Advent’s active waiting  

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Advent is a season of waiting. In our everyday lives, we wait for many things, both mundane and profound. We wait for the bus, we wait for the sunrise, we wait for test results. We wait for things to begin and things to end. For 9 months, we wait for children to be born. We wait for peace and healing.

Waiting can be passive and interminable and we are impatient for it to be over. Isaiah implores God to “rend the heavens and come down!” The psalmist cries, “O shepherd of Israel, hearken. Rouse your power and come to save us!” We yearn for the waiting to be over, and we turn to the Creator to beg for that to happen. But passive waiting, waiting for someone else to make things happen, doesn’t seem like Advent waiting. The servants left in charge by the man traveling abroad in Jesus’ story aren’t just idle and standing around. They are left EACH WITH THEIR OWN WORK. That doesn’t sound like passive waiting. Nobody gets off the hook and it would not be good to be caught sleeping when the lord of the house returns. “What I say to you, I say to all”, says Jesus. “Be watchful! Be alert! Watch!” 

At the closing of the first Synod Assembly on Communion, Participation and Mission at the Vatican in October, Dominican Fr. Timothy Radcliffe described the 11 months until the second session of the Synod next October as “like a pregnancy. We, my brothers and sisters, are pregnant with new life and these 11 months will probably be the most fertile time of the whole synod, the time of germination.” 

But that germination cannot happen without nurturing, tending and yes, waiting. What Fr. Radcliffe calls “active waiting”. There’s nothing passive about the waiting in pregnancy. Bringing a new life into the world is full of active waiting and preparation, not just for the mother, but for all those around her. We all wait together and we have been given gifts to help us in the waiting, Paul tells us, gifts that will keep us “firm to the end and irreproachable”. We have what we need to stay alert and watchful while we wait. 

Advent is also a season of hope. 

Following the global Synod, great hope was generated that the Church would come alive in a new way, would find a way to welcome those from the margins, would create ways to heal harm, would open up leadership roles for women, would envision the restoration of women to the permanent diaconate. 

Not to downplay the concerns voiced, but the listening sessions in Seattle also expressed hope that parish consolidation could result in stronger, more vibrant communities. When we are doing the work of building the kingdom and hope is strong, the waiting is bearable; it’s active waiting full of hope in the coming of the Savior. 

We know, though, that there are plenty of tensions in the world and in our church today to cause that hope to wane, that allows discouragement and despair to creep into our hearts. If THAT takes hold, it quickly becomes contagious, spreading easily and destroying hope. It fragments the work we are trying to do together. It weakens our ability to stay focused on the coming of the Lord.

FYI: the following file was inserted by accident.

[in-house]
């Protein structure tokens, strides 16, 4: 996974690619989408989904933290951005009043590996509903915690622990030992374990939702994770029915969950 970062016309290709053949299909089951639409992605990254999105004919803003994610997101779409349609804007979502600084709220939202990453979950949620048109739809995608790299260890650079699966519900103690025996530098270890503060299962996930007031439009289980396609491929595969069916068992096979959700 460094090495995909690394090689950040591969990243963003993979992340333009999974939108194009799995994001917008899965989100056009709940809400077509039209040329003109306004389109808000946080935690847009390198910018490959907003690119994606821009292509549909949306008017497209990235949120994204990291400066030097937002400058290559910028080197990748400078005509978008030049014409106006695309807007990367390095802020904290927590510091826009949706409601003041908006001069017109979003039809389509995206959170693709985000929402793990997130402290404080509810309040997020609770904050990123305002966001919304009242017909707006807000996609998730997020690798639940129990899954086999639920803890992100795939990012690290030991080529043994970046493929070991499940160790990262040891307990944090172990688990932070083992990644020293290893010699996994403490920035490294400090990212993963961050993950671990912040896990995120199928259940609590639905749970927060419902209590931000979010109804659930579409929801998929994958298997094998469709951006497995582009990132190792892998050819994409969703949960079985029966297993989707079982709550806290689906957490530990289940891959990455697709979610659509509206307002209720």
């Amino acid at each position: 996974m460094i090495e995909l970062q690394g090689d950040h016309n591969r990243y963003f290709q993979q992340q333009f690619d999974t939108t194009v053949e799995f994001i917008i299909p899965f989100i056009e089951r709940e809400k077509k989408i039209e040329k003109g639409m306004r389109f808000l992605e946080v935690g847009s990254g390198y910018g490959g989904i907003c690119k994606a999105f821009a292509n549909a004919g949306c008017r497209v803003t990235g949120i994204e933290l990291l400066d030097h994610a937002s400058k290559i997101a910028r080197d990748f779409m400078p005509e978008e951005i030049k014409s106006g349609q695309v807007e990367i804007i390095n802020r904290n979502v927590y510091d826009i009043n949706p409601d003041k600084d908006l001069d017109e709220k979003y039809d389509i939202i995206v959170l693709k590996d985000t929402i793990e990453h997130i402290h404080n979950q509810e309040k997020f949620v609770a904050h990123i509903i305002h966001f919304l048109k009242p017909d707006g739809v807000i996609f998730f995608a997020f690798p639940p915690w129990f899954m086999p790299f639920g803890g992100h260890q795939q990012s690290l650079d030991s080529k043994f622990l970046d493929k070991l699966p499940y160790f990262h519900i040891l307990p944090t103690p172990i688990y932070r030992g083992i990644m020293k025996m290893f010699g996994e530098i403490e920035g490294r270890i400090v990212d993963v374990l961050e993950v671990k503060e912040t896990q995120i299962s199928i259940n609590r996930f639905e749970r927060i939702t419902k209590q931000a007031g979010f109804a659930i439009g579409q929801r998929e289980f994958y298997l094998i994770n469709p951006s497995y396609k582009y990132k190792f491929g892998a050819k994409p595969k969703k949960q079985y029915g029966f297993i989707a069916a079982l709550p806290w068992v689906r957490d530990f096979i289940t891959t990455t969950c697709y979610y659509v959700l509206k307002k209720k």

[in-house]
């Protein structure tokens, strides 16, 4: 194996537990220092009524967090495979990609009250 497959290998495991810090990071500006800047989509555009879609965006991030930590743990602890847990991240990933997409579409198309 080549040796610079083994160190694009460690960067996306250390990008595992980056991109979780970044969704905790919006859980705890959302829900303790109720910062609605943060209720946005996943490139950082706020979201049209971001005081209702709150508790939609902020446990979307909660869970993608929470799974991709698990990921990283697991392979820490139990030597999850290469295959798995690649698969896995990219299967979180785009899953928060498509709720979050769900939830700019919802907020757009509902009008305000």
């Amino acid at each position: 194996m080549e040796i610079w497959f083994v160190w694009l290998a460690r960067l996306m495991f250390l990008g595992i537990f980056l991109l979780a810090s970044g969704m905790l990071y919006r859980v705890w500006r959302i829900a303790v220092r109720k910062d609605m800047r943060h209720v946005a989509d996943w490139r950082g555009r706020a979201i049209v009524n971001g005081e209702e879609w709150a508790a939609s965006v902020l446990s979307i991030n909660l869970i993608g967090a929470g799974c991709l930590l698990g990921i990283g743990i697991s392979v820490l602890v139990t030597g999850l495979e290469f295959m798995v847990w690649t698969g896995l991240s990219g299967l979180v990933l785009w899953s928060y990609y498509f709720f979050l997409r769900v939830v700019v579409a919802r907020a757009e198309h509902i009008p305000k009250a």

How do we guard against that? By remembering Isaiah’s proclamation: No ear has ever heard, no eye ever seen, any God but you / doing such deeds for those who wait for God. Advent hope is full of confidence, confidence that God’s power WILL be roused, roused to send Jesus. So, the question is, will we be awake and alert when Jesus comes? What will Jesus see in the work the servants left in charge have done TOGETHER in this active waiting period? Earlier, I spoke of waiting for beginnings and endings. Will our work help restore women to the permanent diaconate? Will our work result in a vibrant, new canonical parish? Will our work advance peace and healing in the world?

The waiting and hoping of Advent require straining to hear the voice of the Holy Spirit, to listen for Her wisdom and guidance. It requires being watchful for God’s presence in both the mundane and the profound moments of our lives. If we do this together, we will not be caught sleeping when the Lord comes.

Picture of Rose Hesselbrock

Rose Hesselbrock

Rose holds a Master of Arts degree in Theology from Seattle University and is the chair of the Pastoral Council at St. Therese Catholic Church in the Madrona neighborhood of Seattle where she also serves as Synod Coordinator and Lay Presider. Her work in the coming year will be to help lead the parish through the Archdiocesan Partners in the Gospel process of creating and supporting parishes grouped together into a Parish Family. She lives with her husband Tom in Seattle.

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Organization
“Our St. Phoebe Day celebration was a Catholic mass at its best—coming together, unified at the Eucharistic table, getting nourished through meaningful ritual, prayerful and relevant songs, a challenging message on synodality from scripture, and engaging and honest testimonies from two women in our community. St. Joan of Arc parish today did what Jesus did years ago—fed souls and gave people hope.”
St. Joan of Arc Catholic Community
Minneapolis, MN
Organization
“Together, we are grateful that the ministry and example of St. Phoebe enlivens our community to participate in exploring the unique gifts of women in our faith community. Here at Cranaleith, we feel strongly about creating space for all those seeking wholeness and transformation for themselves, their communities and society. This retreat was an opportunity for us to do just that.”
Cranaleith Spiritual Center
Philadelphia, PA
Organization
“The icon of St. Phoebe is still present in our Chapel today, where we are able to remember her witness and ask her to intercede on our behalf.”
Rosemont College
Rosemont, PA

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